The opinion of the court was delivered by: William J. Martini Judge
This matter comes before the Court on Defendant's 12(b)(6) motion to dismiss for failure to state a claim and for improper service. Also before the Court is pro-se Plaintiffs' Rule 56 motion for partial summary judgment as to violations of Pennsylvania usury statutes. The motions are both opposed and the Court adjudicates this matter on the papers. Fed. R. Civ. P. 78. For the reasons stated below, the Plaintiff's motion is DENIED, Defendant's motion is GRANTED and the Complaint is DISMISSED.
Plaintiffs are a married couple who contend they were lifelong friends with married Defendants Thomas and Bonnie Kubicka. During a period from 1978-1993 Defendants loaned Plaintiffs a total of $28,700 at a range of interest rates, the highest of which was 18%; Plaintiffs signed notes for each loan. Plaintiffs made interest-only payments on these notes until March 24, 1994 at which point they stopped paying altogether. On February 25, 1998, Plaintiffs filed for Chapter 13 bankruptcy; the bankruptcy was dismissed. On June 4, 1999, the Kubickas filed an action against the Kramers in the Buck's County, Pennsylvania, Court of Common Pleas demanding the total outstanding on the notes plus interest for a total of $53,187.20.
Default Judgment was entered against the Kramers in that Pennsylvania action on September 3, 2000 and the Kramers wrote the Kubickas a $59,500 check, dated May 16, 2001, for the total judgment in that case; the check was cashed May 18, 2001. Satisfaction was entered in Pennsylvania on July 3, 2001 and in New Jersey on August 7, 2001. The Kramers allege that error of counsel led to their default, but they made no attempt to challenge or re-open judgment in the Pennsylvania case before writing their check satisfying the judgment.
Plaintiffs filed their Complaint with this Court on May 18, 2005 and amended it on September 13, 2005 and October 27, 2005. Plaintiff's claim violation of New Jersey and Pennsylvania usury statutes, and violations of the federal Racketeer Influenced and Corrupt Organizations Statute and Truth in Lending Act. They seek reimbursement of payments made, along with statutory and other damages.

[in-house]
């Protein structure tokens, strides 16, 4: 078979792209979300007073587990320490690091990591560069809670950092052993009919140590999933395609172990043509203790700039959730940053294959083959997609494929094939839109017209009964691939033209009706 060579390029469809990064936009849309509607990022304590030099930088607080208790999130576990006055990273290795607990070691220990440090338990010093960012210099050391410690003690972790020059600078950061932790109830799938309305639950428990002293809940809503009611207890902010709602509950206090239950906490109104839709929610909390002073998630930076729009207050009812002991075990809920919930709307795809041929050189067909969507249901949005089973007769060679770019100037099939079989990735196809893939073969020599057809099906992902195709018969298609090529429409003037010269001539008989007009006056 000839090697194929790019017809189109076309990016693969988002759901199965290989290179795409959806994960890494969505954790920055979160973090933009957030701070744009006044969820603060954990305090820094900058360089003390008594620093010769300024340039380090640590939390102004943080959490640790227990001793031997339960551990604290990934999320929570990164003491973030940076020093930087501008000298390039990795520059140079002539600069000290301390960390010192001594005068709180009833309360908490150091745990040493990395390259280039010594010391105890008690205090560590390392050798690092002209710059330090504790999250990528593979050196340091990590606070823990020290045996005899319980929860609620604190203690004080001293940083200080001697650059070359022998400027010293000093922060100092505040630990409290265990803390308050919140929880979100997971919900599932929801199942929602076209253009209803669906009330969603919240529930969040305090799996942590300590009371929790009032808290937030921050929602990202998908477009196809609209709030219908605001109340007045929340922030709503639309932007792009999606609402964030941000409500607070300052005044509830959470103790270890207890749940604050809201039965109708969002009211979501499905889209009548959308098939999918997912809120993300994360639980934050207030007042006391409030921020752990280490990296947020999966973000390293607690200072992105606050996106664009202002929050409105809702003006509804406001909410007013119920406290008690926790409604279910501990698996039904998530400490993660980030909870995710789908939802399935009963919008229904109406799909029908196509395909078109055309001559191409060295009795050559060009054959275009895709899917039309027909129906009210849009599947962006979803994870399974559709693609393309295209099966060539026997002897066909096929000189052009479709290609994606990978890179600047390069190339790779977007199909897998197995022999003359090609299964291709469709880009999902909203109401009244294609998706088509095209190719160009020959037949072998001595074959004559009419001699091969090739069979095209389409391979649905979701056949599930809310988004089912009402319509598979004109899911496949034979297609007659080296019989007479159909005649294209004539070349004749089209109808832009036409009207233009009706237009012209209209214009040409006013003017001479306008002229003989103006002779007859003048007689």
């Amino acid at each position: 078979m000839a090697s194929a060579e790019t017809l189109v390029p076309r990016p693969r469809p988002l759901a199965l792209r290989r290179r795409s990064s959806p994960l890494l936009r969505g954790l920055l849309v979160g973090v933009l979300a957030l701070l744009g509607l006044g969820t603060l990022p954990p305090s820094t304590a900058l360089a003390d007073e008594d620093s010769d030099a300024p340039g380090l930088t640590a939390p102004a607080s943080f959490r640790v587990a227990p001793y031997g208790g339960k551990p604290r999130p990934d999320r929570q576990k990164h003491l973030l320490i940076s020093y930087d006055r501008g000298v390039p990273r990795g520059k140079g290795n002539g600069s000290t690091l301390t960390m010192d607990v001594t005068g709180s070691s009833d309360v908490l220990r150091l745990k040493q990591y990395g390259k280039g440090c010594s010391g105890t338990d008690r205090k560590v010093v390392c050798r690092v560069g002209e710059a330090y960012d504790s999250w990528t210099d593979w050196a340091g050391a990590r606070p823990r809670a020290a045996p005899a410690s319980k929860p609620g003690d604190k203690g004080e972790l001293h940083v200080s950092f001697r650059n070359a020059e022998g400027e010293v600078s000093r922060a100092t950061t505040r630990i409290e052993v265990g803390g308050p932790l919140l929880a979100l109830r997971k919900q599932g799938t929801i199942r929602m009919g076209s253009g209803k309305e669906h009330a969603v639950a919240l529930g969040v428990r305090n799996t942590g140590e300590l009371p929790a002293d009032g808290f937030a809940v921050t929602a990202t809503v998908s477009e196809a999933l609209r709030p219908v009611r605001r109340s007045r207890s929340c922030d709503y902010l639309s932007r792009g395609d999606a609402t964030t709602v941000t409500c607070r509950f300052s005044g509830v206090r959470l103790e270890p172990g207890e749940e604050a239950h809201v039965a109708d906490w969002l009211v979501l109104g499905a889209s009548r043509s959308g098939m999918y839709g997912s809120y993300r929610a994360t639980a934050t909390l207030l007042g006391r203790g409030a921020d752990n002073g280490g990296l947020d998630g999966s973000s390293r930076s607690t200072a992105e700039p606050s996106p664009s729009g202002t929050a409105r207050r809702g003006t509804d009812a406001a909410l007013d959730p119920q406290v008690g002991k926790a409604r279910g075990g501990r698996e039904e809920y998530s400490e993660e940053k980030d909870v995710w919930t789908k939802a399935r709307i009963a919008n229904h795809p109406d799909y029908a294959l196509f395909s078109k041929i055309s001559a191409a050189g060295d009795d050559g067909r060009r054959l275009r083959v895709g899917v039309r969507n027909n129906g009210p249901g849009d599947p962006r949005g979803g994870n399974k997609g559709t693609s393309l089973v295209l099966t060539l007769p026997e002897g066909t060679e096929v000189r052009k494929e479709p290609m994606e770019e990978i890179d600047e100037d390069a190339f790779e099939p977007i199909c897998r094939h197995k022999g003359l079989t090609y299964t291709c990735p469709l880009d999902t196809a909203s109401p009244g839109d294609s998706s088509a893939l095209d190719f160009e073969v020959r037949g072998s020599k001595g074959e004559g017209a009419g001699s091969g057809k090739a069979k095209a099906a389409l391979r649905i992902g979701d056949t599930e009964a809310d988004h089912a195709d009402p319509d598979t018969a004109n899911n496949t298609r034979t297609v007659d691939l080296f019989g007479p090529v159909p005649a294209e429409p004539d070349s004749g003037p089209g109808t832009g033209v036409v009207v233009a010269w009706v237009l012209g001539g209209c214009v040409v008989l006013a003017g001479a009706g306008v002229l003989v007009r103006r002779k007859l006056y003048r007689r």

Process was served on Defendant's residence in Pennsylvania; however Defendants were out of the country and service was accepted by a foreign national residing in their house on a "home exchange" program, who turned over the papers to Defendants when they returned 20 days later.
Defendants filed their motion to dismiss pro-se on October 7, 2005 for failure to state a claim and asserting insufficient service.*fn1 On November 28, 2005, Plaintiffs filed their motion for summary judgment on Count XV for relief under Pennsylvania's usury laws. On December 12, 2005, Defendants, now with attorney representation, responded in opposition to Plaintiff's motion for partial summary judgment and in support of Defendants' motion to dismiss.
I. Standard for Summary Judgment Pursuant to Rule 56
Summary judgment is appropriate if there is no genuine issue as to any material fact and the moving party is entitled to a judgment as a matter of law. See Fed. R. Civ. P. 56. Rule 56(e) requires that when a motion for summary judgment is made, the nonmoving party must set forth specific facts showing that there is a genuine issue for trial. See id.; see Anderson v. Liberty Lobby, Inc., 477 U.S. 242, 250 (1986). The mere existence of some alleged factual dispute between the parties will not defeat an otherwise properly supported motion for summary judgment. Only disputes over facts that might affect the outcome of the lawsuit under governing law will preclude the entry of summary judgment. See Anderson, 477 U.S. at 247-48. If the evidence is such that a reasonable fact-finder could find in favor of the nonmoving party, summary judgment should not be granted. See id.; see also Matsushita Elec. Indus. Co. v. Zenith Radio Corp., 475 U.S. 574, 587 (1986). The Court recognizes the long-standing practice of construing pro-se plaintiffs' pleadings liberally, and gives Plaintiffs every benefit of the doubt in its considerations. See, e.g. U.S. v. Miller, 197 F.3d 644, 648 (3d Cir. 1999).
II. Defendant's Motions to Dismiss are Converted to Motions for Summary Judgment
The rule in evaluating a motion to dismiss is that if matters outside the pleading are presented to and not excluded by the court, the motion shall be treated as one for summary judgment and disposed of as provided in Rule 56 and all parties shall be given a reasonable opportunity to present all material made pertinent to such a motion by Rule 56. Fed. R. Civ. P. 12(b); accord Rose v. Bartle, 871 F.2d 331, 340-42 (3d Cir. 1989). The Third Circuit has cautioned that express notice should generally be given before the Court converts a motion to dismiss into one for summary judgment. See, e.g., In re Rockefeller Ctr. Prop., Inc. Secs Litig., 184 F.3d 280, 288 (3d Cir. 1999). However when the parties are on sufficient notice of potential conversion and the opposing party is not prejudiced by such conversion, such express notice by the Court is not necessary. See Carver v. Plyer, 115 Fed. Appx. 532, 536-37 (3d Cir. 2004); Hilferty v. Shipman, 91 F.3d 573, 578-79 (3d Cir. 1996). Likewise, when an issue is fully developed in response to a motion for summary judgment, a Court may grant summary judgment for the opposing party when appropriate. See Gibson v. Mayor and Council of the City of Wilmington, 355 F.3d 215, 224 (3d Cir. 2004).
In the instant case, pro-se Plaintiffs have submitted voluminous pleadings, including affidavits, charts, documentation related to the Pennsylvania action and other evidence both in support of their motion for partial summary judgment and in opposition to Defendants' motion to dismiss. Conversion therefore is appropriate, and would not prejudice Plaintiffs. Accordingly, ...